Fear and Social Capitalism: The Law and Macroeconomics of Investor Confidence
48 Pages Posted: 19 Mar 2009
On July 9, 2002, President George W. Bush delivered a speech intended to revive investor confidence, in order to quell a rapidly declining stock market that was widely viewed as the by-product of a string of scandals in the business sector.
This article argues that in a modern economic system, law must take fear as a given. The issue in financial regulation is not whether fear is rational or irrational, but whether the financial system can be protected from fear (rational or not) and whether investor psychology can be managed in a way that allows markets to allocate investment capital in a more macro-economically beneficial way. Indeed, fear management is a central value of the role law plays in securing a more stable and powerful macroeconomy. This article seeks to articulate a comprehensive vision of how law can protect investor confidence in a way that unleashes the power of free markets to the maximum extent possible, and to show the shortcomings in our current law in this regard.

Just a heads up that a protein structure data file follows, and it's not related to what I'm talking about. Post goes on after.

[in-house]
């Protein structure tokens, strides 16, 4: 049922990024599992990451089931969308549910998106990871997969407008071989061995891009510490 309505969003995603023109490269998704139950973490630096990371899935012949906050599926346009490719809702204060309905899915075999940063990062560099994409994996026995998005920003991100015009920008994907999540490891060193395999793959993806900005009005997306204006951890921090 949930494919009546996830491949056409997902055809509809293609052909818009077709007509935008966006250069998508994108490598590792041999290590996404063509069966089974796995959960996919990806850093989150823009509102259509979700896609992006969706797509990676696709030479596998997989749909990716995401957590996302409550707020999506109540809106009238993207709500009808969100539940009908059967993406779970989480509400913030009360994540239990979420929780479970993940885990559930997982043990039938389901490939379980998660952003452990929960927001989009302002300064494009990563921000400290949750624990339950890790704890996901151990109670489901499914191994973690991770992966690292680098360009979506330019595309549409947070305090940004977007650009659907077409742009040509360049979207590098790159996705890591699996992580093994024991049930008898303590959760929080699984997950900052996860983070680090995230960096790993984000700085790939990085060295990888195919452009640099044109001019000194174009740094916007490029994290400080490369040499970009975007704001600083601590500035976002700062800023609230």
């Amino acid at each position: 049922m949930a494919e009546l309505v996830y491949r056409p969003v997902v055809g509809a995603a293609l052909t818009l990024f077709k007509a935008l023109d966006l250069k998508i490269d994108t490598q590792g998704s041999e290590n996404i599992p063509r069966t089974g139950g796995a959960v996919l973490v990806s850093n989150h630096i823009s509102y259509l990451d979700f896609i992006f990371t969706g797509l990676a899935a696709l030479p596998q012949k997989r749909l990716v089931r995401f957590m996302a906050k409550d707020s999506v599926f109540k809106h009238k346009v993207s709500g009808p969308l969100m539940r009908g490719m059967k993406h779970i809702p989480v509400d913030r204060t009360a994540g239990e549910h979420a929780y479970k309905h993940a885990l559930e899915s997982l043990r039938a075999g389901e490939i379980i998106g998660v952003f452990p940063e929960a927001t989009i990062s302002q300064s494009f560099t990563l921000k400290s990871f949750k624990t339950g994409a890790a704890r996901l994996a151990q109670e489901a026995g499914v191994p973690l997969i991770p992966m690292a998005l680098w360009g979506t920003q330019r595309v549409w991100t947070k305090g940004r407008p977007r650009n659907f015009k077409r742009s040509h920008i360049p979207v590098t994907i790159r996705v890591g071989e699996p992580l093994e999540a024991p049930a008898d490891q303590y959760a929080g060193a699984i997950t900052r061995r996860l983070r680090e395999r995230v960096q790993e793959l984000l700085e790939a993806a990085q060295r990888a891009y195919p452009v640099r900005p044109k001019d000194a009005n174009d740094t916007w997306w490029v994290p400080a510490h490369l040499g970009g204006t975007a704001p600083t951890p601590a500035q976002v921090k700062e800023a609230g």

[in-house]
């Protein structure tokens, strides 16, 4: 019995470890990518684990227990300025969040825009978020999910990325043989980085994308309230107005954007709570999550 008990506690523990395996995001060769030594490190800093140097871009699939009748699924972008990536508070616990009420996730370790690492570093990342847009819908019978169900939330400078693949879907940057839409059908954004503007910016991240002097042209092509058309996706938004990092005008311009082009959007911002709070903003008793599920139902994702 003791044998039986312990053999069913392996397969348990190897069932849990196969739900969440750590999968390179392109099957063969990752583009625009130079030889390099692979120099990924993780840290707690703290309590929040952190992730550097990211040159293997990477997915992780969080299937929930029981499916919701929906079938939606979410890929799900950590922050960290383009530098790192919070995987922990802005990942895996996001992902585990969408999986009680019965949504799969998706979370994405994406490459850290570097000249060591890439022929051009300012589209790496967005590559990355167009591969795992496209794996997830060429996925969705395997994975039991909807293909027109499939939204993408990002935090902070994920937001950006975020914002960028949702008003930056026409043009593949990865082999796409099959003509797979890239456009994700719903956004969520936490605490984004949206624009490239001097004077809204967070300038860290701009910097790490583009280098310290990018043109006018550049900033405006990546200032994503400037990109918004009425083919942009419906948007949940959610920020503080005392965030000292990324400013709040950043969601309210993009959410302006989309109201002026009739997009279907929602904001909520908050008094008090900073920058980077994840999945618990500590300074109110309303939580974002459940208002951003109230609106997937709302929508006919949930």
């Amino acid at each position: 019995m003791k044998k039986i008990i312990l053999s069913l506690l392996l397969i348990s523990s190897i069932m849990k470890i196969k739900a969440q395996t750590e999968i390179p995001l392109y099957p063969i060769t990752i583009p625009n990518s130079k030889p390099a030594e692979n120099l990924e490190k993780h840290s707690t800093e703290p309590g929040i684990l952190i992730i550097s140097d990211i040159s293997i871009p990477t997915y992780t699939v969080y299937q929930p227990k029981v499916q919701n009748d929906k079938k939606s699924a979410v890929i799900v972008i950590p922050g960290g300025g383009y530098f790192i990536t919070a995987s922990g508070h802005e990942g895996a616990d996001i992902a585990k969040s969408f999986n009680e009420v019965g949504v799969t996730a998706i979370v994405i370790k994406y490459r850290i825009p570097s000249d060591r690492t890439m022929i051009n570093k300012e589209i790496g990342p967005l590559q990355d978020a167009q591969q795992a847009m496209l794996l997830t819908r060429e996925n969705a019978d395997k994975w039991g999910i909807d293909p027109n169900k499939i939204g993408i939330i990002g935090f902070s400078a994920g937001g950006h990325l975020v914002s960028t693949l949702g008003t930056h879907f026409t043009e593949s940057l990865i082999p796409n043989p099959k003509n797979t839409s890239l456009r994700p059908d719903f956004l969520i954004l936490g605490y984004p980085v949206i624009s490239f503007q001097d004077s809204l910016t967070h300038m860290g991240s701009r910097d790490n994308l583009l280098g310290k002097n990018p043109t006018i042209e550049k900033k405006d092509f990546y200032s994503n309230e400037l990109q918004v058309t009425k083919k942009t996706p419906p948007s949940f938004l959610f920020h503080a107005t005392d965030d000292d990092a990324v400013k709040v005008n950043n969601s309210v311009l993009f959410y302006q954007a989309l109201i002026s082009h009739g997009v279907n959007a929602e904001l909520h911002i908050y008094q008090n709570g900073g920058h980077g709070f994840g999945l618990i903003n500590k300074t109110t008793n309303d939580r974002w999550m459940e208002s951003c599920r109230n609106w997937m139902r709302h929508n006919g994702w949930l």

Part I of this article will illustrate the debilitating effects of fear on macroeconomic performance and the potential benefits available to a society that uses law to secure long term investor confidence. Part II will highlight areas where the law has lagged economic theory in creating a system designed to achieve ideal investor confidence and attempt to articulate a comprehensive system of law and macroeconomics insofar as fear management is concerned. In the end, this article attempts to show that far more important than the question of whether fear is rational or irrational, is the question of how a modern economy deals with fear that is admittedly irrational. This question is one of the bedrock principles of law and macroeconomics, and one of enduring importance.
Keywords: fear, capitalism, investor confidence
JEL Classification: D81, G00, P26
Suggested Citation: Suggested Citation